Last Updated on 14 October, 2021 by Samuelsson
People often talk about insider trading and how it gives an unfair advantage to a few individuals who have access to confidential information about a company. But it seems to occur quite often these days, leaving one to wonder whether insider trading is really illegal and why it is unethical.
Yes, some forms of insider trading are illegal and are widely believed to be unethical. There are many reasons why those form of inside trading are unethical, but the main one is that it creates a rigged market and undermines confidence in the financial system.
In this post, we will discuss what insider trading is, the types, why illegal insider trading is unethical, and the laws that make insider trading illegal in the US.
What is insider trading?
The term “insider trading” could mean different things — from legal trading practices to illegal and unethical trading activities. It is basically used to explain situations where persons with possible access to non-public information about the company trade the company’s stock, stock options, or debt securities. Insider trading can take place lawfully — for example, when a company’s CEO, directors, employees, or large shareholders buy or sell stock in their own companies without taking advantage of the non-public information while acting within the boundaries of the company’s policies and the rules governing this type of trading, including notifying the regulators.
However, the common use of the term “insider trading” describes a practice in which someone with non-public material information about a company trades the stocks of that company to gain an unfair advantage in the market, which violates the ethics of fair play. To put it differently, insider trading is buying, selling, or dealing in securities, bonds, and stocks of a company using confidential information that is not yet available to the public.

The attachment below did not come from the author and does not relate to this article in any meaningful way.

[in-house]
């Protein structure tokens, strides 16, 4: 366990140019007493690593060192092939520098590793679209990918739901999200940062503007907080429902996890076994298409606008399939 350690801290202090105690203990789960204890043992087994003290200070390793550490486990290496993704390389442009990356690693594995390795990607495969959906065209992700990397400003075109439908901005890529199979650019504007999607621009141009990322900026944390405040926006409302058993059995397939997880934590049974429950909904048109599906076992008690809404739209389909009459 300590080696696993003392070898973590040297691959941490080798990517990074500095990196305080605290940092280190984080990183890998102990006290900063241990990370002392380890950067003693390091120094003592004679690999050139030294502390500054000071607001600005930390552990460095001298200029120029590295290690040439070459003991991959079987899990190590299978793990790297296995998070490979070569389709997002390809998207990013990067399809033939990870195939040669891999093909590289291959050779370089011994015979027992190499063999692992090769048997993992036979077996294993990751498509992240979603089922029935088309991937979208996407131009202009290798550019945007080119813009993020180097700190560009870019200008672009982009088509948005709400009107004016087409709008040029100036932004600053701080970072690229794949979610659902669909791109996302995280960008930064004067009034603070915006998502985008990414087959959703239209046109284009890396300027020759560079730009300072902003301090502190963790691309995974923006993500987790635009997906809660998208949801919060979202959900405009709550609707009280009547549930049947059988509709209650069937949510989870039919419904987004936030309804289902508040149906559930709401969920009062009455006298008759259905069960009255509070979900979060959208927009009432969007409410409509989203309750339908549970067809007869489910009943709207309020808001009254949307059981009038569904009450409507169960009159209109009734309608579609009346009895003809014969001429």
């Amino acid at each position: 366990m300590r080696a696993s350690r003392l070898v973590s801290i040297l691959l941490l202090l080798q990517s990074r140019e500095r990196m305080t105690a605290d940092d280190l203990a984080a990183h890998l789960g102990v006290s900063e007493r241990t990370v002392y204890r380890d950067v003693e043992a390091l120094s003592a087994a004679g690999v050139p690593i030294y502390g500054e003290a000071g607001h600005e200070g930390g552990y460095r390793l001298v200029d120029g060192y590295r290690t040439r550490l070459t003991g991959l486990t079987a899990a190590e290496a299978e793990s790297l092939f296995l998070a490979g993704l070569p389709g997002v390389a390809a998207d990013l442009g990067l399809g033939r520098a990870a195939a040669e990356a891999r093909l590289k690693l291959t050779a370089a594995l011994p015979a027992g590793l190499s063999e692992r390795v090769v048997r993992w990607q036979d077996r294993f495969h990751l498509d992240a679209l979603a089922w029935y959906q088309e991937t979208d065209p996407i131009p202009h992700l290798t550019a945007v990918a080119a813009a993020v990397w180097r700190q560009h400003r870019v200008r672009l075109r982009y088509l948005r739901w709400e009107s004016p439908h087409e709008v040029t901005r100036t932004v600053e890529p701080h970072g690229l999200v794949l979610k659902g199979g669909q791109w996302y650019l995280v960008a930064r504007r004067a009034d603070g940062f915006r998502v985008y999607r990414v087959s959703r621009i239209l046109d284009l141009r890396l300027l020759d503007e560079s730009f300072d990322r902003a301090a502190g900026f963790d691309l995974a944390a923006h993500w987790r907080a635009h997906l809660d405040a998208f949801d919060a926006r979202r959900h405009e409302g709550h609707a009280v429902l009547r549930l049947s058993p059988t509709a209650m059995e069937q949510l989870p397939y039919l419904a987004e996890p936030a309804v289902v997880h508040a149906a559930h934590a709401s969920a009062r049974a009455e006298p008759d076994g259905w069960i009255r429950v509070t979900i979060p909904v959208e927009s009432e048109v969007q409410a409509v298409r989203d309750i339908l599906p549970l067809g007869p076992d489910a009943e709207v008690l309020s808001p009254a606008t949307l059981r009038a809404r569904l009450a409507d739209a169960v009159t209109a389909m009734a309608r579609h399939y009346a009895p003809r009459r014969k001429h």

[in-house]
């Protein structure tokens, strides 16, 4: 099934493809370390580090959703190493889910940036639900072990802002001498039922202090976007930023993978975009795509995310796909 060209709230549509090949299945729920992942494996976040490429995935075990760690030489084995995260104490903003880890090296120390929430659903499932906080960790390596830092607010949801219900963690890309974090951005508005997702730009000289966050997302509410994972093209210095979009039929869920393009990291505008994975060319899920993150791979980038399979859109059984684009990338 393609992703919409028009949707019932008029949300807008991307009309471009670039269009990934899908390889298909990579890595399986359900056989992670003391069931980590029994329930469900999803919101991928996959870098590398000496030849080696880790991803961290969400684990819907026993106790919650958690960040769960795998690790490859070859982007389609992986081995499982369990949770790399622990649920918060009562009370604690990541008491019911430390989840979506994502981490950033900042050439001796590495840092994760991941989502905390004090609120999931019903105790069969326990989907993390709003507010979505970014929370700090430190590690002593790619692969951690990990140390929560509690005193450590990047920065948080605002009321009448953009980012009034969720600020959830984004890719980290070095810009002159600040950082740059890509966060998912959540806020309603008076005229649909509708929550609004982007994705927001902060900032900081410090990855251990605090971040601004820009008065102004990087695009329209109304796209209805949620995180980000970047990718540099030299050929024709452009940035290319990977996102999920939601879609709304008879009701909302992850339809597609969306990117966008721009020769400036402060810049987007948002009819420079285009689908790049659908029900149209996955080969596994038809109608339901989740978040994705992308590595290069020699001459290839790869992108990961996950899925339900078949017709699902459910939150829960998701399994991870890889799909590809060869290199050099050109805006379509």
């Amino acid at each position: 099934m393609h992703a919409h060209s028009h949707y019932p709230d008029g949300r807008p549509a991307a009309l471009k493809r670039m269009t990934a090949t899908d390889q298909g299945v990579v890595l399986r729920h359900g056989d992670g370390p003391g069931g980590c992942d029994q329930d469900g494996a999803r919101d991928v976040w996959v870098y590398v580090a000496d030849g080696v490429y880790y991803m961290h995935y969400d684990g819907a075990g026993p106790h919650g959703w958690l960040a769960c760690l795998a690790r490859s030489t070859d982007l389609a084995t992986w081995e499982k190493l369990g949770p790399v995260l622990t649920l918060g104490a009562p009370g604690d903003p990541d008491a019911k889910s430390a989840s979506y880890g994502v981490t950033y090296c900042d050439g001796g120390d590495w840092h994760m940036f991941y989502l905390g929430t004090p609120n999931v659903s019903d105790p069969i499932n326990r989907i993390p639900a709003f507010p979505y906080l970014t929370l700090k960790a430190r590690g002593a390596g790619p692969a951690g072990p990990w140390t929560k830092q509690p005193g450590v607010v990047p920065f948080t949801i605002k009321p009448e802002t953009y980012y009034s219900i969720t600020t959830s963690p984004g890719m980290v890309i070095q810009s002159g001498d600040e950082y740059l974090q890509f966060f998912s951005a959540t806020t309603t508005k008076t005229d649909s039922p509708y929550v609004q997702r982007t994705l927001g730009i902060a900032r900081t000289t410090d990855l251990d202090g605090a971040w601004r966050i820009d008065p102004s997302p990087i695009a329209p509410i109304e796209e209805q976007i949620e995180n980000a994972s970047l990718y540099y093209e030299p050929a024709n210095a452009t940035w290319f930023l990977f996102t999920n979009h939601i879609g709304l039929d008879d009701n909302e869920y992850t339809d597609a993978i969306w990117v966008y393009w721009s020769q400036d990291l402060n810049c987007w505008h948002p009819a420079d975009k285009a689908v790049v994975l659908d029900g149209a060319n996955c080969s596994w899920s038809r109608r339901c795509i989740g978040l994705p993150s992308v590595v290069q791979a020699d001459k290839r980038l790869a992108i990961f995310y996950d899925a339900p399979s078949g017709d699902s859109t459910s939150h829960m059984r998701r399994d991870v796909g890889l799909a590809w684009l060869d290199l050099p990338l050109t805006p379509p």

To understand insider trading, we need to consider two key elements:
- An insider
- Insider information
Who is an insider?
An insider is a person who has access to valuable non-public information about a company or own stock equaling more than 10% of the company’s equity. Thus, a company’s directors and high-level executives, such as managers, and other employees, as well as external consultants, like accountants, auditors bankers, lawyers, and brokers who have access to confidential information about the company that can affect the stock price, can be considered an insider.
Insider information is the knowledge of non-public material information about a publicly-traded company that provides an unfair advantage to the trader or investor who uses the information to make a trading decision. For instance, let’s say the secretary of a company, about a week before the company’s earnings call for the quarter, overhears a meeting between the company’s marketing manager and the CEO where they were discussing the company not meeting its sales and earnings expectations for the quarter.
If the secretary share this information with her hairdresser or friends who have shares in that company, advising them to sell their shares and go short on the stock, and they make a trading decision based on that, then, it is insider information because it has not been released to the public.